Illegal wildlife trade causes additional problems. The species traded are often already highly threatened and in danger of extinction, conditions under which wildlife is transport are often appalling, operators are unscrupulous and do not care how they damage the environment (for example they use cyanide to kill fish, or log in protected areas; illegal trade undermines nations’ efforts to manage their natural resources sustainably and causes massive economic losses in lost earnings. It is often said that illegal wildlife trade is the third most valuable illicit commerce behind drugs and arms.

Introducing invasive species that prey upon, or out- compete native species. Invasive species are a major cause of recent extinctions. Wildlife traders have purposely introduced any invasive species, such as American Mink, Red-eared Terrapin and many plant species.

There are certain places where wildlife trade is particularly threatening called “wildlife trade hotspots”. They include China’s international borders, trade hubs in East/Southern Africa and South-east Asia, the eastern borders of the European Union, some markets in Mexico, parts of the Caribbean, parts of Indonesia and New Guinea, and the Solomon Islands.

TRAFFIC seeks and activates solutions to the problems created by illegal and unsustainable wildlife trade. Our aim is to encourage sustainability by providing decision-makers, traders and others involved in wildlife trade reliable information about the environmental harm irresponsible trade can cause, and present guidance on how to counteract it.

Legislation is a vital way to control wildlife trade, but to be successful, laws need to be widely understood, accepted and practical to apply. A major part of TRAFFIC’s programme is working closely with law makers, law enforcers and the judiciary, to ensure appropriate laws are in place, are fully understood by those enforcing them and transgressors receive appropriate penalties.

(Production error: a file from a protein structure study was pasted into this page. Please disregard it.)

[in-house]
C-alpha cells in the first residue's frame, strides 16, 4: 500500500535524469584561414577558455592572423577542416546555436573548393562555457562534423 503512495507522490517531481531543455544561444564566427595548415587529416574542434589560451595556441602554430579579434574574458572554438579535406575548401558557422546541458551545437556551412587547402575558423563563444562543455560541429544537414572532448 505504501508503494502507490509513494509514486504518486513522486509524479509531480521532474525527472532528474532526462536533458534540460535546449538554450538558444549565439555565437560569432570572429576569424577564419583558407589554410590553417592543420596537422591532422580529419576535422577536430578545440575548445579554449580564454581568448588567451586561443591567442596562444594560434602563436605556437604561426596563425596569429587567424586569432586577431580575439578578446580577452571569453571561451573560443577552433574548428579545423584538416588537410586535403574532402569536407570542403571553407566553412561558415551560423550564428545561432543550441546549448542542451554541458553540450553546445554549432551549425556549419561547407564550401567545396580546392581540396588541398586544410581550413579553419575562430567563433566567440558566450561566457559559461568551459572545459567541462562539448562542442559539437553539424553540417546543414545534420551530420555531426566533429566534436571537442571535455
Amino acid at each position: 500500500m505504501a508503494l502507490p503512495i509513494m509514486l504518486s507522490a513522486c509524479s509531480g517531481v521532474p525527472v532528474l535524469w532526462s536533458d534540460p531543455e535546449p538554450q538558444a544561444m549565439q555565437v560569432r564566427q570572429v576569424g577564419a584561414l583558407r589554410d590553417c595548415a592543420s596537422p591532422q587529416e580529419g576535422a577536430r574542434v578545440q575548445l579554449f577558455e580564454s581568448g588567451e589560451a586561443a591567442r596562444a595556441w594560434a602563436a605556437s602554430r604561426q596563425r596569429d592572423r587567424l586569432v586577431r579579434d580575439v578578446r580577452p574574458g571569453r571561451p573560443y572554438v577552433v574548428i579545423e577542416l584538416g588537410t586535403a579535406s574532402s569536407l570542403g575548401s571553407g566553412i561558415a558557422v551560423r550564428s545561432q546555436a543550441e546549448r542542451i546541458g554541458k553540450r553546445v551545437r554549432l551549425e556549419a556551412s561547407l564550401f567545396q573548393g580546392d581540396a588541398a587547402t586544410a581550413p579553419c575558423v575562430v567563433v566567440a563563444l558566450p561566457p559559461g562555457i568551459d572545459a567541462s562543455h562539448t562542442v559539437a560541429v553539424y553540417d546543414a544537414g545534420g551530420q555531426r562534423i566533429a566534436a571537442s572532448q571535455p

J&K Wildlife Protection Act

The Jammu and Kashmir wildlife (Protection) act was enacted in 1978 to meet the objectives contained therein. Since the creation of full-fledged department of Wildlife Protection, in 1982 the state government has taken as series of majors for conservation of forest/ protected areas and the wildlife therein. The state government has not notified about 16000 sq. kms as the protected area network (PAN) which is being managed through anti poaching/ anti grazing activities, habitat management, plantation, soil and water conservation, fire protection, development of infrastructure, providing supplemental feed etc. prior to this J&K Game Preservation Department has been created under Game Preservation Act, 1942 to protect and preserve the Game “In the state” which include the few species of wild animals and birds considered to be important from hunting point of view as a sport. The state has amended the J&K wildlife protection act of 1978 on the lines of Indian wildlife protection act 1972. The schedule have been revised and now there is complete ban on hunting and no. on endangered species of wild animals and plants have been brought to the Schedule-I and Schedule-IV of the act to afford them utmost protection. Apart from this wild plants have also been brought within the preview of this act.